Where is the master, bosm?
Our gentle flame
Each bound it chafes.
From the dread summit of this chalky bourn. Bowls. L. L. L. v. 2, i.
A very good boreler, Brachdog of a particular species. T. S. Induction, ?, n,
Huntsman, I charge thee, tender well my hounds.
Hound or spaniel, brach or lym.
Braid-crafty. A. W. iv. 2, n.
Since Frenchmen are so braud, Marry that will, I 'll live and die a m..d. Brakes of ice. M. M.ii. 1, n.
Some run from brakes of ice, and answer rone. Brass. II.F. iv. 4, n.
Thou damned and luxurious mountain goat,
Offer'st me brass Brave-bravado. J. v. 2, n.
There end thy brave, and turn thy face in peace Brared-made fine. T. S. iv. 3, n.
Thou hast braved many men. Bravery--finery. A. L. ii. 7, n.
His bravery is not on my cost.
A French brawl.
An it shall please you to break up this,
Now will we break with him.
Rome's em peror, and nephew, break the parle.
By my troth, the fool has an excellent breast. Breath'd. T. Ath. i. 1, n.
Breath'd as it were, To an untirable and continuate goodness. Breathe in your watering-take breath when you are drink ing H. 4, F. P. ii. 4, n.
When you breathe in your watering, they cry-hem! Bribe. Cy. iii. 3, n.
O this life
Richer, than doing nothing for a bribe.
T. S. iii. 2, i.
Bear this sealed brief,
Ros. Sweet, say on.
Celia. You bring me out. Bring in-call to the drawers for more wine. H. 4, F. P. i 2, n. Got with swearing-lay by; and spent with crying
bring in. Bristol. R. S. iii, 1, i. Brize-gad-flv. T. C. i 3, n.
The herd hath more annoyance by the brize
Than by the tiger.
The brize upon her, like a cow in June.
Marry, hang thee, brock ! Brogues-rude shoes. Cy. iv. 2, n.
My clouted brogues from off my feet.
With which they mov'd
And love to Richard
Not the imperious show
Be brooch'd with me.
And you, good brother father. Brother Cassius. J. C. ii, 1, n.
Sir, 't is your brother Cassius at the door. Brought you Casar home -did you accompany Cæsar home i J. C. i. 3, n.
Good even, Casca : brought you Cæsar home! Brown bills-bills for billmen, infantry. L. iv. 6, n.
Bring up the brown bills. Brownists. T. N. iii. 2, i.
I had as lief be a Brutonist as a politician.
Brother, we will proclaim you out of hand;
Brutus and Cassius,-froin North's Plutarch' J. C. i. 2, i.
Will you go see the order of the course?
Let not our looks, &c.
Enter Brutus and Cassius, and a throng of citizens.
Be thou my witness that, against my will, &c.
Come, poor remains of friends, &c.
And as the wretch, whose fever-weaken'd joints,
Like strengthless hinges, buckle under life.
Becklersbury in simple time.
Tush! tush! fear boys with bugs.
Those that would die or ere resist are grown
The mortal bugs o' the field.
Here, stand behind this bulk.
May feel her heart, poor citizen, distressid,
Beating her buik, that his hand shakes withal.
What says my bully rook
And here ye lie baiting of bumbards, when
Ye should do service.
The demi Atlas of this earth, the arm
And burg met of men.
We burn daylight:-hiere, read, read.
Pay for the glasses you have burst.
Old Sly's son of Burton Heath.
How bloodily the sun begins to peer
Above yon busky hill.
For, but I be deceiv'd,
To each of you one fair and virtuous mistress
Fall, when love please,-marry to each--but one.
It was upon this fashion bequeathed me by will, but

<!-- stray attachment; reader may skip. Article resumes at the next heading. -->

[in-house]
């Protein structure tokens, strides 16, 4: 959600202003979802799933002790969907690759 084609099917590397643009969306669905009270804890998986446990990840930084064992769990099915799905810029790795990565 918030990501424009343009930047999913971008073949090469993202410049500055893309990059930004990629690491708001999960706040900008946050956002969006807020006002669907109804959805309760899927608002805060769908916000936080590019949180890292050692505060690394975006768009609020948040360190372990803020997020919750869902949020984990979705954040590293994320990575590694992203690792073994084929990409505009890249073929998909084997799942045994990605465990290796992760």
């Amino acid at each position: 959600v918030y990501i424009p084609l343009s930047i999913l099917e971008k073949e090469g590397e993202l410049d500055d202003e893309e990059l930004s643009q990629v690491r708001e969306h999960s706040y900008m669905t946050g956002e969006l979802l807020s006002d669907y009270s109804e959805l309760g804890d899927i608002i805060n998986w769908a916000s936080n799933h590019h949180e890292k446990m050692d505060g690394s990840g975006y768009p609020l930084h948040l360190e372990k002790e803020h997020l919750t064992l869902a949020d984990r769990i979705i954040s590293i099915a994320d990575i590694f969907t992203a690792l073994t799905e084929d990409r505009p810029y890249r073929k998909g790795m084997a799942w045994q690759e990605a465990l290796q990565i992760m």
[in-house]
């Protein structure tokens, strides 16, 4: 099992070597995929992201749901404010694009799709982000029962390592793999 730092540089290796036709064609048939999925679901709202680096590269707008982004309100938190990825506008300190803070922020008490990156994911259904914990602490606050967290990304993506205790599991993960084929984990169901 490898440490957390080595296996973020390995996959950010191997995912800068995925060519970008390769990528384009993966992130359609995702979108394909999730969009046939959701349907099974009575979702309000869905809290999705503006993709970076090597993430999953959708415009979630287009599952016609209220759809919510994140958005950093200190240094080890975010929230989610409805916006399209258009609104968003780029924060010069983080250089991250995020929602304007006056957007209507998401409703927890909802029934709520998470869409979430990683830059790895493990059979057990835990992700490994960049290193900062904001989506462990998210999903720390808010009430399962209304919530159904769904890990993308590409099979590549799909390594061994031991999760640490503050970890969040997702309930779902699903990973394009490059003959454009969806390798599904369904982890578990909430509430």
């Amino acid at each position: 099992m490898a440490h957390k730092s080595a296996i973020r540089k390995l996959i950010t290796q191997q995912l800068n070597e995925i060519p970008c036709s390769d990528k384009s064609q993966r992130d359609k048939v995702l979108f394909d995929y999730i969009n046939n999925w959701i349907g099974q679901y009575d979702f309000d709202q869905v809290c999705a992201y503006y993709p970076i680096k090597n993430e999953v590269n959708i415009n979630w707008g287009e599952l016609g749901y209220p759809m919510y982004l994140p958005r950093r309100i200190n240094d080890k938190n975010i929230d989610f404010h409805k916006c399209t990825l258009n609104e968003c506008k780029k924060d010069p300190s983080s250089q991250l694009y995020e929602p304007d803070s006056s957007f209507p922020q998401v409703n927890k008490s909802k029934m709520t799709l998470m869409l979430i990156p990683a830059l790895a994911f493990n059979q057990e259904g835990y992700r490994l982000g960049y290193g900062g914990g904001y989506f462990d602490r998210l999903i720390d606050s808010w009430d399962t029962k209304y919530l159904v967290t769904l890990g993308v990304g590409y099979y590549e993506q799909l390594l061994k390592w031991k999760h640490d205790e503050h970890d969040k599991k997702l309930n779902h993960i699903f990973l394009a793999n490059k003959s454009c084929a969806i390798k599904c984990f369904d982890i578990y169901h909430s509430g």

If you do keep your promises in love
Your mistress shall be happy.
But on this day, let seamen fear no wrack.
But noro is Cade driven back, his men dispers'd.
And, but thou luve mne, let them find me here.
Where they prepar'd
It is the right butter-w man's rank to market.
Bardolph, a soldier firm and sound of heart,
Or burim valour, &c.
Should be? should ? buz!
Witness that my end
By day and night he wrongs me.
Then, hy peeping in an eye,
By him—by his house. J. C. ii. 1, n.
Now, good Metellus, go along by him.
By'rlakin, a parlous fear.
Good youth, he went but forth to wash him in the
For all thy blessed youth, &c.
Puke-stocking, caddis.girter, smooth-tongue, &c.
Cade. We, John Cade, so termed of our supposed
Dick. Or rather, of stealing a cade of herrings.
Now am I like that proud insulting ship
Which Cæsar and his fortune bare at once.
Let me have men about me that are fat, &c.
Ay, Casca; tell us what hath chanc'd to-day.
All the senators rise.
Wherefore is that? and what art thou that dar'st
Appear thus to us?
Which is the queen of Egypt ?
And throw the rider headlong in the lists,
A caitiff' recreant to my cousin Hereford !
Quality! Calen o Custure me. Art thou a gentlemani
Put me a caliver into Wart's hand,
On this horse is Arcite,
Did rather tell than trample.
If but a dozen French
To train ten thousand English to their side.
What do you call there.
A wisp of straw were worth a thousand crowns,
To make this shameless callet know herself.
I am more proud to be Sir Rowland's son,
To be adopted heir to Frederick.
Sick of a calm.
Thrice hath Calphurnia in her sleep cried out, &c.
It is a voice in her ears, which horse-hairs and calrcs'.
Goose, if I had von upon Sarum plain,
I'd drive ye cackling home to Camelot.
Sit, Jessica, &c.
Let the priest in surplice white,
Can for additions-began as additions. L. C. n.
| Carpet. P. iv. 1, n. All aids, themselves made fairer by their place,
The purple violets, and marigolds, Can for additions.
as a carpet hang upon thy grave. Canary. L. L. L. iii. I, i.
Carpet knights. T. N. iii. 4, ?. Canary to it.
He is knight, dubbed with unhatched rapier, and on Candle-wasters—bookworms. M. A. v. 1, n.
carpet consideration. Make misfortune drunk
Carpets laid. T. S. iv. 1, n. With candle-wasters.
The carpets laid, and everything in order. Cane-coloured beard. M. W. i. 4, n.
Carping -jesting. H. 4, F. P. iii. 2, n. A little yellow beard; a cane-coloured beard.
Mingled his royalty with carping fools.